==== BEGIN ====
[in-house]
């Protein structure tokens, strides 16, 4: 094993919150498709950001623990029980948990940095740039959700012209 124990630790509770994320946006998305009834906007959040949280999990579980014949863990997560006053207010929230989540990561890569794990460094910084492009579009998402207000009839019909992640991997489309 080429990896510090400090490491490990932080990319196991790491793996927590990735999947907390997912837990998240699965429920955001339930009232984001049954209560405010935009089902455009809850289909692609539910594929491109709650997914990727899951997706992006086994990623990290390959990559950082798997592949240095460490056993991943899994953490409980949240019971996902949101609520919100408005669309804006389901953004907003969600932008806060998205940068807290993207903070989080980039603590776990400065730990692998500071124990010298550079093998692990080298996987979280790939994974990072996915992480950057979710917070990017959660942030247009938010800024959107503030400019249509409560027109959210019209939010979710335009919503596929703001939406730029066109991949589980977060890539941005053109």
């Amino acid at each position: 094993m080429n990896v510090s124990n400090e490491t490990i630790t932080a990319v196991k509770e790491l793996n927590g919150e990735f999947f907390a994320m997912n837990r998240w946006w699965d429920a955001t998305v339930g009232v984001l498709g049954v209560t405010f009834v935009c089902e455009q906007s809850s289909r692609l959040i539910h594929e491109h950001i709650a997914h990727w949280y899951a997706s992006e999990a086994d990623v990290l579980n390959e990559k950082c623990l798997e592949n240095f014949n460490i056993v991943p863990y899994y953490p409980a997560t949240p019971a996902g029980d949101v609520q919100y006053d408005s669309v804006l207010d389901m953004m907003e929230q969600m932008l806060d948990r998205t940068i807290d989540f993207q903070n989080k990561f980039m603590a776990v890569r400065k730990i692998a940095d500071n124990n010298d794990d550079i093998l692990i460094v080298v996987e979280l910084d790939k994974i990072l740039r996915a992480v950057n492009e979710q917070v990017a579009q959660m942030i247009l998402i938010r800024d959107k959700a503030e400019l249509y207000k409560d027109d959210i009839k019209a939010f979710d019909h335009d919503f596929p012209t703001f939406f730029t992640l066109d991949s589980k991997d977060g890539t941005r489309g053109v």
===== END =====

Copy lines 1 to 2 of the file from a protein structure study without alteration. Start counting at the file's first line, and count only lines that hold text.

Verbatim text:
[in-house]
């Protein structure tokens, strides 16, 4: 094993919150498709950001623990029980948990940095740039959700012209 124990630790509770994320946006998305009834906007959040949280999990579980014949863990997560006053207010929230989540990561890569794990460094910084492009579009998402207000009839019909992640991997489309 080429990896510090400090490491490990932080990319196991790491793996927590990735999947907390997912837990998240699965429920955001339930009232984001049954209560405010935009089902455009809850289909692609539910594929491109709650997914990727899951997706992006086994990623990290390959990559950082798997592949240095460490056993991943899994953490409980949240019971996902949101609520919100408005669309804006389901953004907003969600932008806060998205940068807290993207903070989080980039603590776990400065730990692998500071124990010298550079093998692990080298996987979280790939994974990072996915992480950057979710917070990017959660942030247009938010800024959107503030400019249509409560027109959210019209939010979710335009919503596929703001939406730029066109991949589980977060890539941005053109």